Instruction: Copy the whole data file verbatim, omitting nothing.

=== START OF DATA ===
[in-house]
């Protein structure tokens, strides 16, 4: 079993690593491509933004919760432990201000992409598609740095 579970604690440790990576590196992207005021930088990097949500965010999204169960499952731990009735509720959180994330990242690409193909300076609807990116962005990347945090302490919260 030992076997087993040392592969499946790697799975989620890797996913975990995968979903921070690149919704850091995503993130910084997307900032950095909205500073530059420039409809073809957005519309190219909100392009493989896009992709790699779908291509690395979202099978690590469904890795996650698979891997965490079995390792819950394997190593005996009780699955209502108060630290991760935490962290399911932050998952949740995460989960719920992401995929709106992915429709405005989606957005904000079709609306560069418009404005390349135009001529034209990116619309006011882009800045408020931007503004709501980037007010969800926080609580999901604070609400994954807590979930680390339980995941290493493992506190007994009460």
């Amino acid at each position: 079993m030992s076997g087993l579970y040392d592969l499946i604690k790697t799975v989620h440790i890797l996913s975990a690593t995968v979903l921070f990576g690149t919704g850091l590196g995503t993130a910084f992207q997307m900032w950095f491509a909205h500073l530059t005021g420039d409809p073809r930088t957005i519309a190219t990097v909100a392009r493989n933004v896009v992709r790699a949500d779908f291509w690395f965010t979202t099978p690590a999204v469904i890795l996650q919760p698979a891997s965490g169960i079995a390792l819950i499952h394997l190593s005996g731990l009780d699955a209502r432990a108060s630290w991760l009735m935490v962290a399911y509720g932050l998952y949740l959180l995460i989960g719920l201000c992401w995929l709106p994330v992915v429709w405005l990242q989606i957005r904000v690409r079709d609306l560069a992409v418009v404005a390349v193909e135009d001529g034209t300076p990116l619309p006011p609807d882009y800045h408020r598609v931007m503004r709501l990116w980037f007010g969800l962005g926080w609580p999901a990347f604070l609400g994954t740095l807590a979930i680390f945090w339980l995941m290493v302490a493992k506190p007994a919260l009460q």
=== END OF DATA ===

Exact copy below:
[in-house]
């Protein structure tokens, strides 16, 4: 079993690593491509933004919760432990201000992409598609740095 579970604690440790990576590196992207005021930088990097949500965010999204169960499952731990009735509720959180994330990242690409193909300076609807990116962005990347945090302490919260 030992076997087993040392592969499946790697799975989620890797996913975990995968979903921070690149919704850091995503993130910084997307900032950095909205500073530059420039409809073809957005519309190219909100392009493989896009992709790699779908291509690395979202099978690590469904890795996650698979891997965490079995390792819950394997190593005996009780699955209502108060630290991760935490962290399911932050998952949740995460989960719920992401995929709106992915429709405005989606957005904000079709609306560069418009404005390349135009001529034209990116619309006011882009800045408020931007503004709501980037007010969800926080609580999901604070609400994954807590979930680390339980995941290493493992506190007994009460």
């Amino acid at each position: 079993m030992s076997g087993l579970y040392d592969l499946i604690k790697t799975v989620h440790i890797l996913s975990a690593t995968v979903l921070f990576g690149t919704g850091l590196g995503t993130a910084f992207q997307m900032w950095f491509a909205h500073l530059t005021g420039d409809p073809r930088t957005i519309a190219t990097v909100a392009r493989n933004v896009v992709r790699a949500d779908f291509w690395f965010t979202t099978p690590a999204v469904i890795l996650q919760p698979a891997s965490g169960i079995a390792l819950i499952h394997l190593s005996g731990l009780d699955a209502r432990a108060s630290w991760l009735m935490v962290a399911y509720g932050l998952y949740l959180l995460i989960g719920l201000c992401w995929l709106p994330v992915v429709w405005l990242q989606i957005r904000v690409r079709d609306l560069a992409v418009v404005a390349v193909e135009d001529g034209t300076p990116l619309p006011p609807d882009y800045h408020r598609v931007m503004r709501l990116w980037f007010g969800l962005g926080w609580p999901a990347f604070l609400g994954t740095l807590a979930i680390f945090w339980l995941m290493v302490a493992k506190p007994a919260l009460q």